You want to tuck the turkey’s wings up under its body to prevent them from burning. If your bird has its legs tied, leave this on. My turkey did not have its legs tied, but I tucked them inside its skin, which held them in place nicely. After a few minutes of steeping, add the apple, onion, and cinnamon stick to the cavity of the bird. It is easiest to use tongs to do this. I crammed as much of these aromatics into the bird as I could fit.

Apple, onion, and cinnamon stick placed in the bird.

Apple, onion, and cinnamon stick placed in the bird.

Leave the turkey popper thermometer in the bird, but ignore it. Here is where one of the biggest tricks of Alton’s recipe comes in, and this is not mentioned in the online recipe. You want to take a large piece of foil and fold it into a large triangle.

Turkey triangle.

Turkey triangle.

Oil this “turkey triangle” and mold it so it covers the breast of the bird, and then set it aside for later.

Oiled turkey triangle.

Oiled turkey triangle.

Molding the turkey triangle to the breast.

Molding the turkey triangle to the breast.

What is the purpose of the turkey triangle? Dark meat is perfectly cooked at 180 degrees, while white meat is ready at 161 degrees. Since there is this discrepancy in temperature, you will use the triangle to protect the breast meat, while allowing the dark meat to cook more quickly. This will result in a bird that has perfectly cooked white AND dark meat. Now, coat the outside of your turkey with oil and insert your probe thermometer into the thickest part of the breast, ensuring that you do not hit any bones, as that can result in a false temperature reading.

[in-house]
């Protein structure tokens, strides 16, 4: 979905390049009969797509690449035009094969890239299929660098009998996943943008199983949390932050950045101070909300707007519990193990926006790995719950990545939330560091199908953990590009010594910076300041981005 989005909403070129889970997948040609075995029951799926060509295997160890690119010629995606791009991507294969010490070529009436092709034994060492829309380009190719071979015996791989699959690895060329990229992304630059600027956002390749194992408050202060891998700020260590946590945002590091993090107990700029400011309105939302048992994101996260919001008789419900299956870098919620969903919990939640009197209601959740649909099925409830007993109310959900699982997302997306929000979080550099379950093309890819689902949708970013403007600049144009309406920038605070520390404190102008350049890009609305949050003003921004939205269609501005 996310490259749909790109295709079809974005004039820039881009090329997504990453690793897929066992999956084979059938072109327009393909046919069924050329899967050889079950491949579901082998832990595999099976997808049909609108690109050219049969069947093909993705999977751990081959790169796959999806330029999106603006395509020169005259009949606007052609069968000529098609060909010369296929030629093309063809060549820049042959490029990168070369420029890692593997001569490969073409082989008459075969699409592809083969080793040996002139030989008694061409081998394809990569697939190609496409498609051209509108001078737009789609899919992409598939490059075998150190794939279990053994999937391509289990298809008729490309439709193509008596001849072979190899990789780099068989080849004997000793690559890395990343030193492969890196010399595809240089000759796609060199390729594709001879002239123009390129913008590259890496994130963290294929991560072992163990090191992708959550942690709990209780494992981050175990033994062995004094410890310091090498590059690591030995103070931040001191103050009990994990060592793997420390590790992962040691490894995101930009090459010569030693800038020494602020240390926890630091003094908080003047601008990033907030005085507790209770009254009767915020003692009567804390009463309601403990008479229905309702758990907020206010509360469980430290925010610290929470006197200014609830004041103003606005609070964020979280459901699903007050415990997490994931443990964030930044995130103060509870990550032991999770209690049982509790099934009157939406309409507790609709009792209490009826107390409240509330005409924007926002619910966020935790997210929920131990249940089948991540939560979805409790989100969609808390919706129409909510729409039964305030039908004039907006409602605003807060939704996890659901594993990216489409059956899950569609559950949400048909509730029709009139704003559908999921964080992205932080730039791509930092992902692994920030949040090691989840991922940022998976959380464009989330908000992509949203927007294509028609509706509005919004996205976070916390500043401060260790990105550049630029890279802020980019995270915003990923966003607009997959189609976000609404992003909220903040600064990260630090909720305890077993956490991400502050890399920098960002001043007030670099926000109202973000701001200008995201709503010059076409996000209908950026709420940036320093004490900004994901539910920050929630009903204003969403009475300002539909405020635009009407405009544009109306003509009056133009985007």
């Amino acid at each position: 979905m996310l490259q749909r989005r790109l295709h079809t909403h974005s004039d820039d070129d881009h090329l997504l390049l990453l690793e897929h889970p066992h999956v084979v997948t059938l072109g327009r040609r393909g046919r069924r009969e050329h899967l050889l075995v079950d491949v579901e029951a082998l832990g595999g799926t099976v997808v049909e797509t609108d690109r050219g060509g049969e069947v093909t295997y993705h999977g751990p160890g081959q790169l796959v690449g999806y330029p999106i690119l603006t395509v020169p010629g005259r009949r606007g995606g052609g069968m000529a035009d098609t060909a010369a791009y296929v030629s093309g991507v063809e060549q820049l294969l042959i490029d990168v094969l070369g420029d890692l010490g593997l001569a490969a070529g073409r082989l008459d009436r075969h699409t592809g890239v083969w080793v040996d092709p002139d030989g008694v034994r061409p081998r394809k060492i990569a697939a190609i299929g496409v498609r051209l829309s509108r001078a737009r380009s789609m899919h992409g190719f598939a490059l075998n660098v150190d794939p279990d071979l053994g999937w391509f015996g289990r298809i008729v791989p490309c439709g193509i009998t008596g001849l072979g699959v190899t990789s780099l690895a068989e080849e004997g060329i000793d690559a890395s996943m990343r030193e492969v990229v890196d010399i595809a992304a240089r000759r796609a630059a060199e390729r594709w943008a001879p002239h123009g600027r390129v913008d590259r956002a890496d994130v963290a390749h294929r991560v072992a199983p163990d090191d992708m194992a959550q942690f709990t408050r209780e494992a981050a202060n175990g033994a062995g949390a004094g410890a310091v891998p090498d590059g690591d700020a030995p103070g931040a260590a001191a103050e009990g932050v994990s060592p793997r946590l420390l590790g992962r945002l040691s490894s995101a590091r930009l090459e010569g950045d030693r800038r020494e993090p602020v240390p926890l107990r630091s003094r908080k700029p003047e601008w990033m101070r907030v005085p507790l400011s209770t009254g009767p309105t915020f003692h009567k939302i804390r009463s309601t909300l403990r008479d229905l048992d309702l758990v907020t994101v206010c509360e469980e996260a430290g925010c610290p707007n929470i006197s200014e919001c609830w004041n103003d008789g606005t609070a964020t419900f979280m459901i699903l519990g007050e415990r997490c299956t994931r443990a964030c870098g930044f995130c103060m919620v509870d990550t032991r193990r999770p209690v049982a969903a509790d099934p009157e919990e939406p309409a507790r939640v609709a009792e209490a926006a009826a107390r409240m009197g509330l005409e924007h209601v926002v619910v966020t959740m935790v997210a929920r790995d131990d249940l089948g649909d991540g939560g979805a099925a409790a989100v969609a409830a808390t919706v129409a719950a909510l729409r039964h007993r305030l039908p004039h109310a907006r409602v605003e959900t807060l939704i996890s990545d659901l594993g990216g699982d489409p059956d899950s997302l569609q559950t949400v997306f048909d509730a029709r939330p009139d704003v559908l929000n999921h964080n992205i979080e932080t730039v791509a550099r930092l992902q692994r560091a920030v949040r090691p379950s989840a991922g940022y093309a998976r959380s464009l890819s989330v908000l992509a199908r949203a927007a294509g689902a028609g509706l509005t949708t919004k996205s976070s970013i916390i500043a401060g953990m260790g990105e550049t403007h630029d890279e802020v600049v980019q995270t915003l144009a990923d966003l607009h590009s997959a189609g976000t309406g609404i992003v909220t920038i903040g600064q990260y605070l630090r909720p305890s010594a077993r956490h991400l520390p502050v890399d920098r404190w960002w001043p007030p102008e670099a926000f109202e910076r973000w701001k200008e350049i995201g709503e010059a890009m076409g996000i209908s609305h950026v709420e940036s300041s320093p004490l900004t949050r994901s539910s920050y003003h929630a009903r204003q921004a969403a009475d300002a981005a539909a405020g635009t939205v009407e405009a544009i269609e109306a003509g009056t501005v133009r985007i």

Turkey, filled with aromatics and oiled up.

Turkey, filled with aromatics and oiled up.

Probe inserted into deepest part of breast.

Probe inserted into deepest part of breast.

Set your alarm to go off when your turkey’s temperature hits 161 degrees.

Starting temperature of my turkey (42), and end goal temperature (161).

Starting temperature of my turkey (42), and end goal temperature (161).